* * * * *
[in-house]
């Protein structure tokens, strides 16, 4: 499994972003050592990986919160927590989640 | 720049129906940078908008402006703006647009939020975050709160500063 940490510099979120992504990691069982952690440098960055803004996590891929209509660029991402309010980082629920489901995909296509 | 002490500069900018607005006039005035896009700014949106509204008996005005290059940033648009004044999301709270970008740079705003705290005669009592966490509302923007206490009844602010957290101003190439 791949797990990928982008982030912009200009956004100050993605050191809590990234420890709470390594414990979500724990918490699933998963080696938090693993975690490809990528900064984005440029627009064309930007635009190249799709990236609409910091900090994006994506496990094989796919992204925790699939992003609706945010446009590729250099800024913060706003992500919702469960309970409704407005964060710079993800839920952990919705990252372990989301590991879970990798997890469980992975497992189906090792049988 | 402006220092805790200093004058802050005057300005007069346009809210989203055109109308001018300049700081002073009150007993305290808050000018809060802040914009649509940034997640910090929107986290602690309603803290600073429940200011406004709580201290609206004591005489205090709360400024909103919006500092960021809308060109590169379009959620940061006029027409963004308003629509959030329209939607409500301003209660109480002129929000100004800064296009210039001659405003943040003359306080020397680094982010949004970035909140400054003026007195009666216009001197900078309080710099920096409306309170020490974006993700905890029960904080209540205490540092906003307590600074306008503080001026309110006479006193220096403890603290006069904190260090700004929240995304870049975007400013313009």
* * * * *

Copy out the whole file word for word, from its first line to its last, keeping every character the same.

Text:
[in-house]
């Protein structure tokens, strides 16, 4: 499994972003050592990986919160927590989640 | 720049129906940078908008402006703006647009939020975050709160500063 940490510099979120992504990691069982952690440098960055803004996590891929209509660029991402309010980082629920489901995909296509 | 002490500069900018607005006039005035896009700014949106509204008996005005290059940033648009004044999301709270970008740079705003705290005669009592966490509302923007206490009844602010957290101003190439 791949797990990928982008982030912009200009956004100050993605050191809590990234420890709470390594414990979500724990918490699933998963080696938090693993975690490809990528900064984005440029627009064309930007635009190249799709990236609409910091900090994006994506496990094989796919992204925790699939992003609706945010446009590729250099800024913060706003992500919702469960309970409704407005964060710079993800839920952990919705990252372990989301590991879970990798997890469980992975497992189906090792049988 | 402006220092805790200093004058802050005057300005007069346009809210989203055109109308001018300049700081002073009150007993305290808050000018809060802040914009649509940034997640910090929107986290602690309603803290600073429940200011406004709580201290609206004591005489205090709360400024909103919006500092960021809308060109590169379009959620940061006029027409963004308003629509959030329209939607409500301003209660109480002129929000100004800064296009210039001659405003943040003359306080020397680094982010949004970035909140400054003026007195009666216009001197900078309080710099920096409306309170020490974006993700905890029960904080209540205490540092906003307590600074306008503080001026309110006479006193220096403890603290006069904190260090700004929240995304870049975007400013313009």